Wednesday, Nov. 28, 2007

County woman cooks up coteries country-wide

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Naomi Brookner⁄The Gazette
Robin Olson of Goshen is the spokeswoman for Reynolds Parchment Paper. She is an expert on throwing cookie exchanges and poses in her home where she hosts the parties.
She’s the ‘‘Queen of Cookie Exchanges” and now she commands camera crews as she cruises cross-country creating cookie swaps — cornucopiae of confections concocted by cookie-craving crowds at Christmas.

‘‘I’m just a Mom that’s being put on television,” said Robin Olson, 48, of Goshen. ‘‘My kids are excited, this is the first time they’ve paid this much attention to what I’m doing.”

Olson started a personal Web site in 1997 that is the first site to pop up on Google ever since the search engine started receiving searches for ‘‘cookie exchanges” — girl-only gatherings where guests gift six dozen delicious cookies and depart with six dozen more. The Food Network flaunted her fun in 1999, and now Olson is tapped as the spokeswoman for Reynolds Parchment Paper.

The stint has just set her on a 16-day sojourn through seven cities, where she will impart her cookie-exchange wisdom on others this holiday season.

At simulated swaps, she’s teaching talk show audiences and newspaper readers to create the cookie coteries that catapulted her to this month’s cover of Country Woman magazine.

‘‘I promoted them years ago, without knowing that they were going to become so popular,” said Olson, who has three children, ages 24, 22, and 15. ‘‘Without having to go look for a minimum-wage job, I get to go from my house to flying around the country being on television.”

Olson’s private parties caught the eye of Reynolds Consumer Products — the maker of Reynolds Wrap — as an opportunity to push parchment paper, which Olson has promoted, unpaid, for years on her personal Web site. She calls the paper the professional cookie-bakers’ secret.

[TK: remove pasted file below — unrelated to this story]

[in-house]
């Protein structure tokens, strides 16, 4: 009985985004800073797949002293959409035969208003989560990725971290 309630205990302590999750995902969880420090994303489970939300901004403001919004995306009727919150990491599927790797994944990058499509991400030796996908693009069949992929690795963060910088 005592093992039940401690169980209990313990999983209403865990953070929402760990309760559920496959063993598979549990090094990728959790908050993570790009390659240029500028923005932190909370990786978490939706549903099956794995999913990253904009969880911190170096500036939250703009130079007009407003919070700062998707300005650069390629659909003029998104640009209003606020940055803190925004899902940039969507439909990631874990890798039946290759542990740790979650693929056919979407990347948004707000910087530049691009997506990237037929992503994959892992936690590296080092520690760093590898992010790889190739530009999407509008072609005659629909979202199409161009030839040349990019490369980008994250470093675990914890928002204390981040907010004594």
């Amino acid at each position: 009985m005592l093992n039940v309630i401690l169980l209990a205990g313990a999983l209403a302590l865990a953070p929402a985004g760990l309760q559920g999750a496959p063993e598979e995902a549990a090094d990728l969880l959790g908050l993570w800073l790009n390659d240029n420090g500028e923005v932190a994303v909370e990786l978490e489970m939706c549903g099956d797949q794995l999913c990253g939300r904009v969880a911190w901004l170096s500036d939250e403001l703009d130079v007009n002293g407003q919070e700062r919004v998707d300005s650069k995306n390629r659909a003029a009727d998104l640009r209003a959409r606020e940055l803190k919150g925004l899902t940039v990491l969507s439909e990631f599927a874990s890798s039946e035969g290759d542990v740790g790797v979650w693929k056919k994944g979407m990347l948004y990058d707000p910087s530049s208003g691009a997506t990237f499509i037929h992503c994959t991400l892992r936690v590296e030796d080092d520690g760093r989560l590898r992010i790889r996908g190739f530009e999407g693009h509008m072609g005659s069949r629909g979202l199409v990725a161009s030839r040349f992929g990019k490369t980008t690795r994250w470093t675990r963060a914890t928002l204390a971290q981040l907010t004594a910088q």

Parchment paper prevents cookie-bottoms from browning and causes cookies to be cohesive in color on both sides, she said. The reusable Reynolds reduces calories — no greasing the pans with butter — and cleaning.

She first picked up tricks of the trade in 1980, when her future mother-in-law conscripted her for an annual baking bonanza. They crafted Christmas cookies for three straight nights — 6 p.m. to 2 a.m.

‘‘I looked forward to it, but it was hard,” Olson recalled last week. ‘‘But the outcome was thousands of cookies.”

Nine years into the tradition, she gabbed to a girlfriend about the cooking marathons and her friend said: ‘‘Oh, that sounds like fun! Why don’t we make cookies together!”

Olson looked for books of other recipes the pair could try and came across the Wellesley Cookie Exchange, more an overview than how-to.

She has hosted swaps ever since, refining the rules as she goes. Guests gobble up goodies, gather up cookies, gab with new girlfriends and engage in giggle-inducing games.

She starts planning in October for the gathering of 15-30 of her friends and neighbors. This year, those guests will be decorating her house and bringing cookies for a party that will be filmed and televised in the Washington-Baltimore area.

It will be the grand finale to a tour that started Sunday in Minneapolis.

‘‘Normally, I make all the food, I make all the hors d’oeuvres, and I love doing it!” Olson said.

But this year she will be gone during the time period she usually spends decorating and baking.

After the whirlwind tour ends Dec. 10, she plans to rest, sample cookies made by her 22-year-old daughter, Stephanie, and enjoy the holidays.

Robin’s rules fora cookie exchange:

Invite at least eight-12 friends. More guests means more variety!

Send invitations one month in advance: list rules.

Ask guests to bring six dozen cookies, preferably homemade.

Ask guests who RSVP ‘‘yes” the type of cookie they plan to bring.

Remind guests to bring a large container to bring cookies home.

Keep disposable trays on hand for those who forget.

Organize cookies buffet-style on a festive table.

Have guests introduce themselves and tell a story about their recipe.

For more tips, visit www.robinsweb.com or www.cookie-exchange.com